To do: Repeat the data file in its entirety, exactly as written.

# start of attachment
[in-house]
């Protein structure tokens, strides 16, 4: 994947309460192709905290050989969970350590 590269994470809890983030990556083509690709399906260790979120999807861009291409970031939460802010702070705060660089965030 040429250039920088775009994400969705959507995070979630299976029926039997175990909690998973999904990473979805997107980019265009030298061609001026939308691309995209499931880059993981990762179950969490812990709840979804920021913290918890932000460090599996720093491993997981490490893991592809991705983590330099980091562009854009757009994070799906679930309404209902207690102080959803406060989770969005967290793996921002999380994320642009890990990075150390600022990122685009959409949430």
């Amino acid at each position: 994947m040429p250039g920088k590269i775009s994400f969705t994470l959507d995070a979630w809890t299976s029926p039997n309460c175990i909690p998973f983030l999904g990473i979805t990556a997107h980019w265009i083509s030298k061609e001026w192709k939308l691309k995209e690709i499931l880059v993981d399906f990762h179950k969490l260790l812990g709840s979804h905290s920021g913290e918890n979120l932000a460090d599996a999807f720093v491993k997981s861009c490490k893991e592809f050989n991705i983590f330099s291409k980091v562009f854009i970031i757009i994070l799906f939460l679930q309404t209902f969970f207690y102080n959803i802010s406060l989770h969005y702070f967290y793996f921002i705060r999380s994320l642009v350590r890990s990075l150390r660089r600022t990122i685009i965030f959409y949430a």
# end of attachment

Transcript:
[in-house]
């Protein structure tokens, strides 16, 4: 994947309460192709905290050989969970350590 590269994470809890983030990556083509690709399906260790979120999807861009291409970031939460802010702070705060660089965030 040429250039920088775009994400969705959507995070979630299976029926039997175990909690998973999904990473979805997107980019265009030298061609001026939308691309995209499931880059993981990762179950969490812990709840979804920021913290918890932000460090599996720093491993997981490490893991592809991705983590330099980091562009854009757009994070799906679930309404209902207690102080959803406060989770969005967290793996921002999380994320642009890990990075150390600022990122685009959409949430």
């Amino acid at each position: 994947m040429p250039g920088k590269i775009s994400f969705t994470l959507d995070a979630w809890t299976s029926p039997n309460c175990i909690p998973f983030l999904g990473i979805t990556a997107h980019w265009i083509s030298k061609e001026w192709k939308l691309k995209e690709i499931l880059v993981d399906f990762h179950k969490l260790l812990g709840s979804h905290s920021g913290e918890n979120l932000a460090d599996a999807f720093v491993k997981s861009c490490k893991e592809f050989n991705i983590f330099s291409k980091v562009f854009i970031i757009i994070l799906f939460l679930q309404t209902f969970f207690y102080n959803i802010s406060l989770h969005y702070f967290y793996f921002i705060r999380s994320l642009v350590r890990s990075l150390r660089r600022t990122i685009i965030f959409y949430a």